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In the mid-1850s, the struggle over Kansas saw A. President Franklin Pierce oppose pro-slavery settlers in the territory. B. John Brown murder several pro-slavery settlers. C. the Missouri legislature ban its own citizens from entering Kansas. D. federal troops take military control of the region. E. a large antislavery posse sack the proslavery town of Lawrence, Kansas.
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Ans: B Page: 346
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In 1849, President Zachary Taylor favored admitting California A. as a free state. B. as a slave state. C. with no determination on the issue of slavery. D. as a territory. E. as two separate states, one slave and one free.
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Ans: A Page: 341
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The admission of California into the United States was a divisive national issue because A. Westerners in other territories believed they deserved statehood before California. B. California’s entry would upset the nation’s numerical balance of free and slave states. C. most Californians opposed entry into the United States. D. California adopted a constitution that allowed slavery. E. lawmakers believed California gold would upset the currency and cause inflation.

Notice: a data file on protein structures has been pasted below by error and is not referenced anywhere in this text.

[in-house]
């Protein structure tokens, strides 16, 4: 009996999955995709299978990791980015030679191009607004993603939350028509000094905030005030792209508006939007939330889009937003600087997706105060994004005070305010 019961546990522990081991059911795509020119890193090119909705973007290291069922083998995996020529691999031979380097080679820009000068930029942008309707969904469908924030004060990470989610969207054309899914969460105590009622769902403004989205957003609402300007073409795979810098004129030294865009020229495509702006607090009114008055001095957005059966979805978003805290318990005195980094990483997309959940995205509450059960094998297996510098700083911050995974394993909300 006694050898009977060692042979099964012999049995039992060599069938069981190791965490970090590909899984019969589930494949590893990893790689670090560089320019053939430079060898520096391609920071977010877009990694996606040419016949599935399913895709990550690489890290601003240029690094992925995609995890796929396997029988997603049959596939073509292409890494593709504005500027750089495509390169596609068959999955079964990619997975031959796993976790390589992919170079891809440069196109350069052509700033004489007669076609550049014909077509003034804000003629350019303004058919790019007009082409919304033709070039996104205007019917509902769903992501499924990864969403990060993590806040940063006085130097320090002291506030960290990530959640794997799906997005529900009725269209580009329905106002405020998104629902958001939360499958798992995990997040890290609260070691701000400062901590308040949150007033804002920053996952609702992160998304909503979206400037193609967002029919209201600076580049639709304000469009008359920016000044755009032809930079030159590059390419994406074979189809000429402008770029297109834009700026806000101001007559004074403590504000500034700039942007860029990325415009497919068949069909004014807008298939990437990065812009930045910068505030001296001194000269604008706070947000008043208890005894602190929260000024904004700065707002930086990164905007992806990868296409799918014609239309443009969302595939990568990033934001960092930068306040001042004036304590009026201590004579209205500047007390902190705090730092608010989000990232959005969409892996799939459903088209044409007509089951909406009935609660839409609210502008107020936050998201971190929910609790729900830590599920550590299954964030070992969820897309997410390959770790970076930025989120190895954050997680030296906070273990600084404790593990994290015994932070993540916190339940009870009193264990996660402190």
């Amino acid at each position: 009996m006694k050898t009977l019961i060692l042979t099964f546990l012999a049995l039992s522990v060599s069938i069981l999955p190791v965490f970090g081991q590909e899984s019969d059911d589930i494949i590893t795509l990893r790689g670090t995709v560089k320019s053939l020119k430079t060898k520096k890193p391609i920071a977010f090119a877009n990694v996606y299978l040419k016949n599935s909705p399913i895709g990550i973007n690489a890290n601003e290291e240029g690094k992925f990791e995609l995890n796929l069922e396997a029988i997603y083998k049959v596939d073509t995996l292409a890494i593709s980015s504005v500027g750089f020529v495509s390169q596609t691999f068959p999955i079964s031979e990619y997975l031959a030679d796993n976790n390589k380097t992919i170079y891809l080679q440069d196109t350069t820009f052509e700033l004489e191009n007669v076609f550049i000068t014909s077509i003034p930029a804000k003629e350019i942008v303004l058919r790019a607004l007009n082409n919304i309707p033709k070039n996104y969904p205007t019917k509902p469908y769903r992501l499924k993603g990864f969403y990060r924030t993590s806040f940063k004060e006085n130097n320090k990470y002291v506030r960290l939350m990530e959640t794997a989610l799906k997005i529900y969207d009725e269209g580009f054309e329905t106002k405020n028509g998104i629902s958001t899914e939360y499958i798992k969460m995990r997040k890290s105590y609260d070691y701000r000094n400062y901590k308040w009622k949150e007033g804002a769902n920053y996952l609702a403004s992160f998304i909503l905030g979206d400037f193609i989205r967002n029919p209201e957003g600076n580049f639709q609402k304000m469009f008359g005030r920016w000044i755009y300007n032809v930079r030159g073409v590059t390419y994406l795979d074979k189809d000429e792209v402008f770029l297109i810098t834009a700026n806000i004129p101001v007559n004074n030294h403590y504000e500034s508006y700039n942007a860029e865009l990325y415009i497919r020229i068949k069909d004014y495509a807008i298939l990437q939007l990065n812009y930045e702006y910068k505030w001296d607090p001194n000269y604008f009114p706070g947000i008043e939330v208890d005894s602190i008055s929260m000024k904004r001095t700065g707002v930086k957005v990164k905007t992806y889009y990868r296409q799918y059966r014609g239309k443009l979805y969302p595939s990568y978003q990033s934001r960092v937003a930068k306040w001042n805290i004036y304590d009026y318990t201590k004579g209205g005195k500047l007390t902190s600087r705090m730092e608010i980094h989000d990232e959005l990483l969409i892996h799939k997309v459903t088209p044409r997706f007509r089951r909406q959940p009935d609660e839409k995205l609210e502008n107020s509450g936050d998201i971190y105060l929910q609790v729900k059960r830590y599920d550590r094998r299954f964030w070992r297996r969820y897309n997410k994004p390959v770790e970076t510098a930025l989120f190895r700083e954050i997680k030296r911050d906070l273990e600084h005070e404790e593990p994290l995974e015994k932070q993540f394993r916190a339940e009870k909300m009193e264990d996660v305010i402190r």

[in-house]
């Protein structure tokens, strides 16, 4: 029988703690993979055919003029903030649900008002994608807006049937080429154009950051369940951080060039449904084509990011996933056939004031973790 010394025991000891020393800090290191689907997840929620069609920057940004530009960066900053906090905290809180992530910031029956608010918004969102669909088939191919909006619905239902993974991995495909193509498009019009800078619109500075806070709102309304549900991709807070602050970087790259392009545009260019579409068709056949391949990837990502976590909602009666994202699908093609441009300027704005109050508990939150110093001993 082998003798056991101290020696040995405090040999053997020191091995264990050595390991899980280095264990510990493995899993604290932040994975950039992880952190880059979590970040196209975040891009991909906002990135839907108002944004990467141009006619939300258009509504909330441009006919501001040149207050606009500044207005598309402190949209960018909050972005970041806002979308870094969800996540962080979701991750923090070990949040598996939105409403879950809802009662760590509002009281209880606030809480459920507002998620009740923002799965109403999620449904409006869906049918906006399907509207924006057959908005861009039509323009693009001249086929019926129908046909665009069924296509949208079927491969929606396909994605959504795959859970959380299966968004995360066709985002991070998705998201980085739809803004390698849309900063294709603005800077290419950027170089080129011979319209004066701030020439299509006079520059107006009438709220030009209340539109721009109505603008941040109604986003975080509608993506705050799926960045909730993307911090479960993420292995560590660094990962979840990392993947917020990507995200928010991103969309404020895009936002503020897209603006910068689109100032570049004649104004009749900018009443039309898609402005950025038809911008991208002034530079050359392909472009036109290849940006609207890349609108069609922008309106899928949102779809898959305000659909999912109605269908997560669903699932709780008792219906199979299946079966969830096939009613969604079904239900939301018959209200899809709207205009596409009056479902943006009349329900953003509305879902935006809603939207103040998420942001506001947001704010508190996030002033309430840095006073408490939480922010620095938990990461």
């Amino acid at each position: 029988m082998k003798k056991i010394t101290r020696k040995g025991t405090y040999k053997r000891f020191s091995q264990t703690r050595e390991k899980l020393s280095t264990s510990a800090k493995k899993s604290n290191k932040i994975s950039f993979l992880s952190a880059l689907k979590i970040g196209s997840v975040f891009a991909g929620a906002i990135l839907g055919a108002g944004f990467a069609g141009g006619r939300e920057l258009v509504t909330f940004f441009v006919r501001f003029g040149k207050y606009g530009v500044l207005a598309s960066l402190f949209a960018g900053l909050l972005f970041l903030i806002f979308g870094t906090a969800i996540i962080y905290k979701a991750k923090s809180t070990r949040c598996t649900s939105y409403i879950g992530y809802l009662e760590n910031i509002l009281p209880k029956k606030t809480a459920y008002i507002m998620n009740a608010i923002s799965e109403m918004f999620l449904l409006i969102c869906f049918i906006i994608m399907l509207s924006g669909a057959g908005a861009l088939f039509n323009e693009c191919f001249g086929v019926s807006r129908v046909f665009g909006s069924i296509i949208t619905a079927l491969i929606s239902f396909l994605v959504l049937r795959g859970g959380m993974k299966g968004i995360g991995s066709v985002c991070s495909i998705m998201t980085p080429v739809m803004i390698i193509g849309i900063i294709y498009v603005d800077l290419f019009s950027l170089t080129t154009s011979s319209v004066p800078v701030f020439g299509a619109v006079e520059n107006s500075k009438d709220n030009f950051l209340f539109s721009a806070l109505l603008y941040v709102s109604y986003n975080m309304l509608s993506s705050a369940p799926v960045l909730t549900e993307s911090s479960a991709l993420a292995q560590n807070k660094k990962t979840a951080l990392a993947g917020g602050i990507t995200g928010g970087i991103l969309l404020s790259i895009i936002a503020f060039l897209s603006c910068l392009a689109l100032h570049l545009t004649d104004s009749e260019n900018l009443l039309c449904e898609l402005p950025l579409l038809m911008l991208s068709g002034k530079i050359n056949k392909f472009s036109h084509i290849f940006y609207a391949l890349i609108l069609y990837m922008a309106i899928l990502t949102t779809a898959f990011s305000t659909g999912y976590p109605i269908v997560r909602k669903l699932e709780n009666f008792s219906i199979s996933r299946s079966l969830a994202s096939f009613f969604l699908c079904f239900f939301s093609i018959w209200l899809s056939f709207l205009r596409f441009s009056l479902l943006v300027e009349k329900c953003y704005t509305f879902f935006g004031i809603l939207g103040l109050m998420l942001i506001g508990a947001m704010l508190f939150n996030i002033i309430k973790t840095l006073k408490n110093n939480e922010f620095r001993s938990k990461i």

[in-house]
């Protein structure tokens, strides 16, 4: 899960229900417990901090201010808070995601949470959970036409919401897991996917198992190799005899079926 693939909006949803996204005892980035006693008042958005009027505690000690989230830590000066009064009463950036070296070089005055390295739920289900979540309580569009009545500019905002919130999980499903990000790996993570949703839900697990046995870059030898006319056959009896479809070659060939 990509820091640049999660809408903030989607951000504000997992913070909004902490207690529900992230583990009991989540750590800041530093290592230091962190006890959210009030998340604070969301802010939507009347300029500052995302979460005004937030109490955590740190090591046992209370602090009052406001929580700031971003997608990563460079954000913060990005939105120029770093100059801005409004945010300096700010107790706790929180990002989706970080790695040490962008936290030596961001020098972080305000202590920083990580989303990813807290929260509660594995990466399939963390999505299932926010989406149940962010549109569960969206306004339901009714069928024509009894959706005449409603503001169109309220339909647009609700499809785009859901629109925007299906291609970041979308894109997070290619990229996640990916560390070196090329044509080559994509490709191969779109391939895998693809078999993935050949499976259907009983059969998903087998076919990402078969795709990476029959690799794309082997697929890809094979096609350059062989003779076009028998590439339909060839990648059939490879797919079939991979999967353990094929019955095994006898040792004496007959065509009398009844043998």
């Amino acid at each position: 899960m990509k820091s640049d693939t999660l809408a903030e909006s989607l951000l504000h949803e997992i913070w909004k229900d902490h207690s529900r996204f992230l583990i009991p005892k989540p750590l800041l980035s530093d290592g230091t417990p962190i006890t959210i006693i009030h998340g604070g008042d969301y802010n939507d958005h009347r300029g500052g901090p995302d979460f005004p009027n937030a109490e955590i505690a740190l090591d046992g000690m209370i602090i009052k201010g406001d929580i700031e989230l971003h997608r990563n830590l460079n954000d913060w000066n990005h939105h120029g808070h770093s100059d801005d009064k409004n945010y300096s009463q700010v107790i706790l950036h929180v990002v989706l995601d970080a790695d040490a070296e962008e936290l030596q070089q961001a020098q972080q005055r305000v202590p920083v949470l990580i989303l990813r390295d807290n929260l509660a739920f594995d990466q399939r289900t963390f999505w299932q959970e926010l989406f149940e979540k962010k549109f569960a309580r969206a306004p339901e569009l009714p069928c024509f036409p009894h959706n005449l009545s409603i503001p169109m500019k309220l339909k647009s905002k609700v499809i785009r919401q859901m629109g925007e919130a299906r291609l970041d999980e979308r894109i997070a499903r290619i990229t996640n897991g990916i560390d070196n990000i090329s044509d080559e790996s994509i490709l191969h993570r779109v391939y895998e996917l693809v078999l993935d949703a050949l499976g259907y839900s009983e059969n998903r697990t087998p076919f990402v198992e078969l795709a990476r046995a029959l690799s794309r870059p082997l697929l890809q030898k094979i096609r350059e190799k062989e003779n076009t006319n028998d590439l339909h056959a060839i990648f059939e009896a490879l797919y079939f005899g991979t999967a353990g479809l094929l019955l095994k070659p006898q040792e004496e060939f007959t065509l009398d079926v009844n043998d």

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Ans: B Page: 341
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During the debate on the Compromise of 1850, A. Daniel Webster managed to forge a successful compromise. B. John C. Calhoun called for Southern secession if California were admitted as a free state. C. Stephen A. Douglas stepped down as secretary of state. D. Jefferson Davis resigned from the Senate. E. President Zachary Taylor suddenly died.
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Ans: E Page: 341
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The Compromise of 1850 allowed for the admission of California A. as a slave state. B. along with a strengthened Fugitive Slave Act. C. along with an agreement to construct a transcontinental railroad. D. with the agreement that there would be no additional states added for ten years. E. as a free state, along with Utah and New Mexico as slave states.
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Ans: B Page: 343
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As a result of the gold rush, by 1850, California A. Indians saw their social conditions improve. B. had a large surplus of labor. C. had a very diverse population. D. had a population larger than any state in the Union. E. became virulently anti-slavery.